Authorities in Damascus say they are preparing reconstruction plans for what was once Syria's largest Palestinian camp, now a war-wasted suburb in the capital's south.
Yarmouk camp, once hailed as the "capital of the Palestinian diaspora", was retaken in a pro-government offensive last spring that secured the last area of the capital outside government control.
Celebrated as a major symbolic victory by the government and its supporters, whole areas of this unique pocket of Syria were completely destroyed as pro-government forces wrested back control from ISIS and other hardline militants.
More than a year later, a Damascus Governorate official quoted in pro-government newspaper Al Watan said that authorities were preparing several bombed-out suburbs for implementation of reconstruction legislation.
Many fear this could lead to the razing of entire areas of cities and the dispossession of millions of Syrian refugees.
Because of the way Yarmouk developed after its establishment in 1957 – it was built on land owned by a government-linked ministry, the General Authority for Palestinian Arab Refugees – its system of ownership is different from many Damascus suburbs being prepared for reconstruction.
Muawiya Mohammed, a Palestinian doctor originally from an area on the peripheries of Yarmouk, now lives in Syria's north-west after boarding an evacuation bus to Idlib province during last year's offensive. While he says his family own their home, for years they were unsure about the legal status of the house.
"Legally we didn't know whether we lived in Yarmouk or [neighbouring] Hajar Al Aswad," he said. "We used to pay our telephone bill in Hajar, and our electricity bill in Yarmouk."
Such stories are typical of the informal settlements that grew across Syria in the decades leading up to the 2011 uprising against Bashar Al Assad.
South Damascus was like many other city-limit areas of Damascus. Rural-urban migrants moved into informal slum areas after the 1980s, creating different systems of ownership – legal and otherwise.
By 2011, Yarmouk had become more Syrian than it was Palestinian. Eventually, it would be dragged into the conflict raging around it.
Damascus suburbs left in ruins
After falling to opposition groups in 2012, the South Damascus suburbs became a knot of competing groups across a few kilometres, where almost every actor in the Syrian conflict had a presence.
Last year, Yarmouk and Hajar Al Aswad were still mostly under the control of ISIS, while Hayat Tahrir Al Sham, the group led by Al Qaeda's former Syria affiliate, held a shell-shattered residential pocket in northern Yarmouk. To the east were Yalda, Babila and Beit Sahem, held by rebels in a partial truce with the Syrian government since 2014.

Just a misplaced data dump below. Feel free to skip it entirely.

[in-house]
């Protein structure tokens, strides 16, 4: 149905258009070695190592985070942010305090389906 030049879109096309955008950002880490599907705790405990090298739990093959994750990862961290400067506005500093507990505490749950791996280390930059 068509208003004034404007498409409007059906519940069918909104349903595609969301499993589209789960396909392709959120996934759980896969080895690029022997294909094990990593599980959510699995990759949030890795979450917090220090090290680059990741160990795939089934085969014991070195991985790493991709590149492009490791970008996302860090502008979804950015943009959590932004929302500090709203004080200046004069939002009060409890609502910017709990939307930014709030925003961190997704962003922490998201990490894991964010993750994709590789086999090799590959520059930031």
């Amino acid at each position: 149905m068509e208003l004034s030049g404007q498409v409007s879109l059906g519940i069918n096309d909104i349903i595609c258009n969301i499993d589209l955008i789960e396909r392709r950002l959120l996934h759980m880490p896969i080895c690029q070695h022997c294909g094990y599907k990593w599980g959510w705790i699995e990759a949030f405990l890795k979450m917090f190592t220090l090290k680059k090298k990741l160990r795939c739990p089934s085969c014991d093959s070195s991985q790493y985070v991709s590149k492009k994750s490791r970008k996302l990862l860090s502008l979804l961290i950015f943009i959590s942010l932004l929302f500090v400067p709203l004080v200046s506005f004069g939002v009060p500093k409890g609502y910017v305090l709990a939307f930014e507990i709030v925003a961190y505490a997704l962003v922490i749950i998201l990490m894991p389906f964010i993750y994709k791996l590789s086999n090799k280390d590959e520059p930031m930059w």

On April 19 last year, pro-government forces launched a campaign of air strikes and artillery bombardments. Almost anyone still in Yarmouk fled, the bombs edging closer to the basements where they were taking cover. Dozens died.
Many fleeing the onslaught arrived in rebel-held Yalda, already overcrowded after years of war. Some were left sleeping on the streets, as local activists appealed for help finding vacant housing. As the offensive waned, Russian-led reconciliation negotiations secured the evacuation of the three rebel-held neighbourhoods.
Yet since last year's takeover, little has changed in South Damascus. Until now, much of the international focus on reconstruction in Syria has remained fixed on 2018 legislation. The often singular focus on reconstruction has obscured some of the housing crises already under way – with former opposition-held areas of the city far hardest hit.
If they bring back the cafe, who will bring back my friends?”
Immediately after the government takeover last year, hundreds of squatters were evicted.
A representative of a Palestinian relief organisation in Damascus said the original owners were turning to court orders to evict displaced families.
But little more than a kilometre
away from Yalda, Babila and Beit Sahem, a small community has been allowed by government authorities to resettle in an area once called the "Old Camp."
Residents there post photos of swept streets, Palestinian flags and potted-plants hanging from the buildings – signs of a community returned.
And yet, according to humanitarian sources and displaced activists from Yarmouk, these families are there largely by virtue of their family connections to pro-government militias.
The contrast between the two ends of Palestine Street is a sign of the uneven application of reconstruction legislation human rights groups expect to see in cities across Syria.
While residents of the Old Camp post on Facebook about a community being rebuilt, those displaced by war and repressive government rule feel far less sure about the future.
"Since the total destruction of Yarmouk, [the government] has talked and talked about the reconstruction of the camp," Mr Mohammed said, before paraphrasing a poem by Palestinian poet Mahmoud Darwish.
“But if they bring back the road, who will bring back my steps? If they bring back the cafe, who will bring back my friends?”